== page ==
traditional gurdthu | yogurt rice porridge

Traditional Gurdthu

I just got back from the Saveur Blog Awards in Charleston, South Carolina. I know it's cheesy, but I've never been out in the world and felt so at home and in such good company. It was such an honor to be nominated, and I'm still totally stunned that I won Editors' Choice for Best New Voice. I was up against some steep competition who deserved to win just as much as I did (including Esteban at Chicano Eats, who indeed won Readers' Choice for his beautiful work).

One of my favorite Saveur excursions was yesterday's rice harvest. We visited a beautiful local farm in the heart of the Ace Basin, where I got to see a rice field for the first time ever, and we all got to harvest rice with scythes and all. We are food bloggers, after all, so this mostly turned into spending twenty minutes photographing rice (many hilarious #caughtgramming photos resulted).


Rice is a staple of Assyrian cuisine, and it is often found alongside our other key staple, yogurt. We (along with many Middle Eastern cultures) enjoy yogurt on top of stuffed grape leaves, and we often eat it with savory toppings like za'atar and olive oil. There's also the distinctively Assyrian booshala, or yogurt and swiss chard soup, as well as gurdthu, or yogurt rice porridge.

My main concern when writing about gurdthu (and booshala for that matter) is that most people find it a hard food to wrap their heads around. With booshala, the idea of hot, savory yogurt sounds totally unfamiliar (although there are so many dishes in western cuisines which feature savory sour cream, crème fraîche, and cream cheese).

Traditional Gurdthu
Traditional Gurdthu

But I think gurdthu is even more of a stretch because it's neither sweet nor savory. It's simply the essence of rice and yogurt.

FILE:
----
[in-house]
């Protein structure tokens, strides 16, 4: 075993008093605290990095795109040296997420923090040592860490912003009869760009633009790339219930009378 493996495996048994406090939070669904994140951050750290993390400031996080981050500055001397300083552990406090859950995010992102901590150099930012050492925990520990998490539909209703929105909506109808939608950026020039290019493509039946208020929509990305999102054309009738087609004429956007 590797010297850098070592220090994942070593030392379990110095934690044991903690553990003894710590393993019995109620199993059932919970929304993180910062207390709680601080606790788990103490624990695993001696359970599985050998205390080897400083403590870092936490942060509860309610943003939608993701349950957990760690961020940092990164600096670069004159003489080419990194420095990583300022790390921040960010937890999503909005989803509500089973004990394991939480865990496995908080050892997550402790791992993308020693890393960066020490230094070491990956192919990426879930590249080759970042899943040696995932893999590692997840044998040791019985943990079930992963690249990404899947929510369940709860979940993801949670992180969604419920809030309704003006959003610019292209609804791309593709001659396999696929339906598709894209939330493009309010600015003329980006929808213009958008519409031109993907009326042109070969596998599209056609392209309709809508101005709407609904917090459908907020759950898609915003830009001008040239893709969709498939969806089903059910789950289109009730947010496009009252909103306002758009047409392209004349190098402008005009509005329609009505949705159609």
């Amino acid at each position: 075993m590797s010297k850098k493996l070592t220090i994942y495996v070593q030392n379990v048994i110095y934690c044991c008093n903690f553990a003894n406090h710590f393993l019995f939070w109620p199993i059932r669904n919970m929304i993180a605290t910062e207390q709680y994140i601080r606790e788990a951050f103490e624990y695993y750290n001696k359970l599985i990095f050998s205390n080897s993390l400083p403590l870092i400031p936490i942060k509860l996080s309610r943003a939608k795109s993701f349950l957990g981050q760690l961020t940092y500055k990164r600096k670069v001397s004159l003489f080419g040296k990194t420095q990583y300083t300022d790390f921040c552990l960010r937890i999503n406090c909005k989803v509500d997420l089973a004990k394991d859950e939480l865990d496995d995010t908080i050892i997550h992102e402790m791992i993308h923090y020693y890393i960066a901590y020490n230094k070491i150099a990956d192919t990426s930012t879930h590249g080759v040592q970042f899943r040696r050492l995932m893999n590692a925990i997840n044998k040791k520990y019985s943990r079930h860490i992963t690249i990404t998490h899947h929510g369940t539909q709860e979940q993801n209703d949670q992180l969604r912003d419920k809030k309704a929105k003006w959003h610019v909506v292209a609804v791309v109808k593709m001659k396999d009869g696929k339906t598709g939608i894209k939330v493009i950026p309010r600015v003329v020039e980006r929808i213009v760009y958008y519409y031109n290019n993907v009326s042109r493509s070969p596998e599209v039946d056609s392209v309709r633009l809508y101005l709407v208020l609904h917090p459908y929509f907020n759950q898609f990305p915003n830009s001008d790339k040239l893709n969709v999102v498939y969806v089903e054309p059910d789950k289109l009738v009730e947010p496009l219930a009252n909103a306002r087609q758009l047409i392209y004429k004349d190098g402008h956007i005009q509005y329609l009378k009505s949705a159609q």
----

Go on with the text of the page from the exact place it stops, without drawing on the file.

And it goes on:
A couple months ago, I put the cart before the horse and posted a recipe for vanilla, bay, and cardamom spiced gurdthu with fresh figs and honey before ever addressing classic, traditional gurdthu in a post of its own. My sweetened version is delicious, but it takes a lot of liberties, and there's a beautiful subtlety in traditionally-prepared gurdthu.

In order to cook really good Middle Eastern food, it's important to master balancing sweet with savory, since this combination is key to many of our dishes. There's the pomegranate molasses you drizzle into red pepper muhammara, as well as the fenugreek seeds steeped in pickled mango brine, just to name a couple. These dishes balance the bright, sweet, and tangy with deep, savory, umami flavors. And what could be more sweet and savory than that?

And while I think that the concept of sweet and savory is important to our cuisine, I also think it's a concept that is way over-attributed in general. Amba is definitely sweet and savory—mangoes (even unripe ones) are on the sweet side, while fenugreek seeds have a distinctively savory flavor—but some ingredients are not inherently sweet or savory.

Take rice, for instance. Add sugar and milk, and you've got a dessert like rice pudding. Add garlic, shallots, stock, and parmesan, and you've got risotto. But add yogurt, butter, and an egg (three neutrals that work in everything from scrambles to pastries) and you've got something that doesn't just collapse this dichotomy into sweet-and-savory, but totally and completely defies it.

Traditional Gurdthu
Traditional Gurdthu


yield: 8 servings
total time: 40 minutes
active time: 20 minutes
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  • 4 cups plain whole milk yogurt (1 quart container of non-Greek yogurt or 1/4 of a homemade batch)

  • 1 1/2 cups water

  • 1/2 teaspoon salt

  • 1 egg

  • 2/3 cup medium grain rice, rinsed (e.g., Calrose)

  • 1 stick melted butter (or to taste)

  1. In a stock pot, whisk together the yogurt, water, and salt.

  2. Whisk the egg into the yogurt mixture.

  3. Stir in the rice, and place the stockpot over medium heat. Stir constantly while you bring it to a simmer, about 10 to 15 minutes. Once it comes to a simmer, lower the heat until it is maintaining a bare simmer (low or medium-low heat).

  4. Continue to stir occasionally for 20 minutes, until the rice is cooked through and the yogurt has thickened. It will thicken more as it cools.

  5. Serve it hot or let it cool to room temperature, and drizzle with melted butter (about 1 tablespoon per serving, but you should do this to your own taste).

Traditional Gurdthu